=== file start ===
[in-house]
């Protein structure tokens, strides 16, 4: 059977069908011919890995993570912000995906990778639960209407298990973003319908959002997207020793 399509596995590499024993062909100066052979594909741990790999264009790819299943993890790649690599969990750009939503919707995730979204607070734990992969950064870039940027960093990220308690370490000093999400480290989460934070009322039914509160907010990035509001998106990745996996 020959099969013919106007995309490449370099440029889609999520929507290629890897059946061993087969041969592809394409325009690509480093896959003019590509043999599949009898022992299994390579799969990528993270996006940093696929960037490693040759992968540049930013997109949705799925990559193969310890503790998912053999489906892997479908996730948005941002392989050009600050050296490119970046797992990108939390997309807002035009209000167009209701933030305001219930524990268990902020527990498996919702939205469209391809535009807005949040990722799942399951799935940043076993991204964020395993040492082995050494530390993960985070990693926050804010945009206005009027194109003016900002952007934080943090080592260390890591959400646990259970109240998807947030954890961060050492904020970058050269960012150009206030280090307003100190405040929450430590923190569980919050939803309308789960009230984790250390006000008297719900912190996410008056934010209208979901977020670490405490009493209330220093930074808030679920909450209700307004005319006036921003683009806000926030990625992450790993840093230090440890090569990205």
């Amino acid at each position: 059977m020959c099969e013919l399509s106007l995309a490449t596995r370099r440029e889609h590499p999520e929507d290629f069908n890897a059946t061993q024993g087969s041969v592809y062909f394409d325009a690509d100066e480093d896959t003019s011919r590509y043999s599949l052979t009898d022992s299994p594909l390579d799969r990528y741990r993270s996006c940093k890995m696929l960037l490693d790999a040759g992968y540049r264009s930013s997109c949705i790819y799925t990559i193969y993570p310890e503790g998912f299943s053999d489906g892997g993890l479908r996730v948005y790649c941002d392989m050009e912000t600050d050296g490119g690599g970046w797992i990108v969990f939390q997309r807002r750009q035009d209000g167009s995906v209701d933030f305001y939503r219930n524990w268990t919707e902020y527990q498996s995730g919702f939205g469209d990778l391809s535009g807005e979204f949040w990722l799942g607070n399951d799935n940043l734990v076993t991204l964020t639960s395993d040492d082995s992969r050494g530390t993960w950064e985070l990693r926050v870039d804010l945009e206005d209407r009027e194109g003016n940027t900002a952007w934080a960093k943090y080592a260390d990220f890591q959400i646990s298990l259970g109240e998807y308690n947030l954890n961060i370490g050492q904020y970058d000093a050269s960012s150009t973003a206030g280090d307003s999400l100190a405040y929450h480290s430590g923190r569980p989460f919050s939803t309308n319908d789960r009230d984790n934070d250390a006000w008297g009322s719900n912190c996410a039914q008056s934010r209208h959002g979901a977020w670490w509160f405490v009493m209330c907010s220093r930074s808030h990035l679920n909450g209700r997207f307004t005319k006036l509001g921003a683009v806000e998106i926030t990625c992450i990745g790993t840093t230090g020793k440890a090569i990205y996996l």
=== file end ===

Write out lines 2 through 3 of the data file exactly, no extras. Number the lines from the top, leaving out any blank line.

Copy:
């Protein structure tokens, strides 16, 4: 059977069908011919890995993570912000995906990778639960209407298990973003319908959002997207020793 399509596995590499024993062909100066052979594909741990790999264009790819299943993890790649690599969990750009939503919707995730979204607070734990992969950064870039940027960093990220308690370490000093999400480290989460934070009322039914509160907010990035509001998106990745996996 020959099969013919106007995309490449370099440029889609999520929507290629890897059946061993087969041969592809394409325009690509480093896959003019590509043999599949009898022992299994390579799969990528993270996006940093696929960037490693040759992968540049930013997109949705799925990559193969310890503790998912053999489906892997479908996730948005941002392989050009600050050296490119970046797992990108939390997309807002035009209000167009209701933030305001219930524990268990902020527990498996919702939205469209391809535009807005949040990722799942399951799935940043076993991204964020395993040492082995050494530390993960985070990693926050804010945009206005009027194109003016900002952007934080943090080592260390890591959400646990259970109240998807947030954890961060050492904020970058050269960012150009206030280090307003100190405040929450430590923190569980919050939803309308789960009230984790250390006000008297719900912190996410008056934010209208979901977020670490405490009493209330220093930074808030679920909450209700307004005319006036921003683009806000926030990625992450790993840093230090440890090569990205």
């Amino acid at each position: 059977m020959c099969e013919l399509s106007l995309a490449t596995r370099r440029e889609h590499p999520e929507d290629f069908n890897a059946t061993q024993g087969s041969v592809y062909f394409d325009a690509d100066e480093d896959t003019s011919r590509y043999s599949l052979t009898d022992s299994p594909l390579d799969r990528y741990r993270s996006c940093k890995m696929l960037l490693d790999a040759g992968y540049r264009s930013s997109c949705i790819y799925t990559i193969y993570p310890e503790g998912f299943s053999d489906g892997g993890l479908r996730v948005y790649c941002d392989m050009e912000t600050d050296g490119g690599g970046w797992i990108v969990f939390q997309r807002r750009q035009d209000g167009s995906v209701d933030f305001y939503r219930n524990w268990t919707e902020y527990q498996s995730g919702f939205g469209d990778l391809s535009g807005e979204f949040w990722l799942g607070n399951d799935n940043l734990v076993t991204l964020t639960s395993d040492d082995s992969r050494g530390t993960w950064e985070l990693r926050v870039d804010l945009e206005d209407r009027e194109g003016n940027t900002a952007w934080a960093k943090y080592a260390d990220f890591q959400i646990s298990l259970g109240e998807y308690n947030l954890n961060i370490g050492q904020y970058d000093a050269s960012s150009t973003a206030g280090d307003s999400l100190a405040y929450h480290s430590g923190r569980p989460f919050s939803t309308n319908d789960r009230d984790n934070d250390a006000w008297g009322s719900n912190c996410a039914q008056s934010r209208h959002g979901a977020w670490w509160f405490v009493m209330c907010s220093r930074s808030h990035l679920n909450g209700r997207f307004t005319k006036l509001g921003a683009v806000e998106i926030t990625c992450i990745g790993t840093t230090g020793k440890a090569i990205y996996l």